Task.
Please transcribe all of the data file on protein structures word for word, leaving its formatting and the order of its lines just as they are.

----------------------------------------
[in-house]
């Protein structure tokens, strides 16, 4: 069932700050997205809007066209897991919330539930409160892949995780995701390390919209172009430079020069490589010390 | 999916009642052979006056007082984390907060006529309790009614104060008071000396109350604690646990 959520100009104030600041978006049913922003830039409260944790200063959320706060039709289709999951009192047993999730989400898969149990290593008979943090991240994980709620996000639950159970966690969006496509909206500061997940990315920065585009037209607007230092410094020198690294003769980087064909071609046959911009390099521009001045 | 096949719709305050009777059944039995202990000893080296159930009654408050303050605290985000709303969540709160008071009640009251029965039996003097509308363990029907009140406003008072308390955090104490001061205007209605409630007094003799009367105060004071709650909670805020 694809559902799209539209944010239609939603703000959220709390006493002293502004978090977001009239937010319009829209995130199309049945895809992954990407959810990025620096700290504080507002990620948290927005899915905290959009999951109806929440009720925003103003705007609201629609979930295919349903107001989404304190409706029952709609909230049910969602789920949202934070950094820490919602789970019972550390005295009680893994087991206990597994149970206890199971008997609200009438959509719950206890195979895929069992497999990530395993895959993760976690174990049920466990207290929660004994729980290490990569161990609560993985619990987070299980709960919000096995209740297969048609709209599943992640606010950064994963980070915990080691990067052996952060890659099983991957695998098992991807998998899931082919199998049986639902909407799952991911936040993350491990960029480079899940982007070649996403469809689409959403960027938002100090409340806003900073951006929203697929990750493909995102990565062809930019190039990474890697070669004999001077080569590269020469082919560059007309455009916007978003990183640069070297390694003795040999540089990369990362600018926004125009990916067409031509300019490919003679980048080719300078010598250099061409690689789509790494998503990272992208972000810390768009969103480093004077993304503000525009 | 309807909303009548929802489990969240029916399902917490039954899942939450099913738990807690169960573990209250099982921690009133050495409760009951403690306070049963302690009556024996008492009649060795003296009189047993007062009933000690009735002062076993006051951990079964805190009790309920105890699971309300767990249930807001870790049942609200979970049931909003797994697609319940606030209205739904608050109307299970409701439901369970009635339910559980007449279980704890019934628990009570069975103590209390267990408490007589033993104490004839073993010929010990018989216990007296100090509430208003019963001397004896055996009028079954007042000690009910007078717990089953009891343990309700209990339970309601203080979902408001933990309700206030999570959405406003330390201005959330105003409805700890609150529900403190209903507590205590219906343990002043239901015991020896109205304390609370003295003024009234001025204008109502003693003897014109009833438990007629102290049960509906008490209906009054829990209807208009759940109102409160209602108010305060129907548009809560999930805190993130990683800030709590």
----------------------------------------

[in-house]
């Protein structure tokens, strides 16, 4: 069932700050997205809007066209897991919330539930409160892949995780995701390390919209172009430079020069490589010390 | 999916009642052979006056007082984390907060006529309790009614104060008071000396109350604690646990 959520100009104030600041978006049913922003830039409260944790200063959320706060039709289709999951009192047993999730989400898969149990290593008979943090991240994980709620996000639950159970966690969006496509909206500061997940990315920065585009037209607007230092410094020198690294003769980087064909071609046959911009390099521009001045 | 096949719709305050009777059944039995202990000893080296159930009654408050303050605290985000709303969540709160008071009640009251029965039996003097509308363990029907009140406003008072308390955090104490001061205007209605409630007094003799009367105060004071709650909670805020 694809559902799209539209944010239609939603703000959220709390006493002293502004978090977001009239937010319009829209995130199309049945895809992954990407959810990025620096700290504080507002990620948290927005899915905290959009999951109806929440009720925003103003705007609201629609979930295919349903107001989404304190409706029952709609909230049910969602789920949202934070950094820490919602789970019972550390005295009680893994087991206990597994149970206890199971008997609200009438959509719950206890195979895929069992497999990530395993895959993760976690174990049920466990207290929660004994729980290490990569161990609560993985619990987070299980709960919000096995209740297969048609709209599943992640606010950064994963980070915990080691990067052996952060890659099983991957695998098992991807998998899931082919199998049986639902909407799952991911936040993350491990960029480079899940982007070649996403469809689409959403960027938002100090409340806003900073951006929203697929990750493909995102990565062809930019190039990474890697070669004999001077080569590269020469082919560059007309455009916007978003990183640069070297390694003795040999540089990369990362600018926004125009990916067409031509300019490919003679980048080719300078010598250099061409690689789509790494998503990272992208972000810390768009969103480093004077993304503000525009 | 309807909303009548929802489990969240029916399902917490039954899942939450099913738990807690169960573990209250099982921690009133050495409760009951403690306070049963302690009556024996008492009649060795003296009189047993007062009933000690009735002062076993006051951990079964805190009790309920105890699971309300767990249930807001870790049942609200979970049931909003797994697609319940606030209205739904608050109307299970409701439901369970009635339910559980007449279980704890019934628990009570069975103590209390267990408490007589033993104490004839073993010929010990018989216990007296100090509430208003019963001397004896055996009028079954007042000690009910007078717990089953009891343990309700209990339970309601203080979902408001933990309700206030999570959405406003330390201005959330105003409805700890609150529900403190209903507590205590219906343990002043239901015991020896109205304390609370003295003024009234001025204008109502003693003897014109009833438990007629102290049960509906008490209906009054829990209807208009759940109102409160209602108010305060129907548009809560999930805190993130990683800030709590």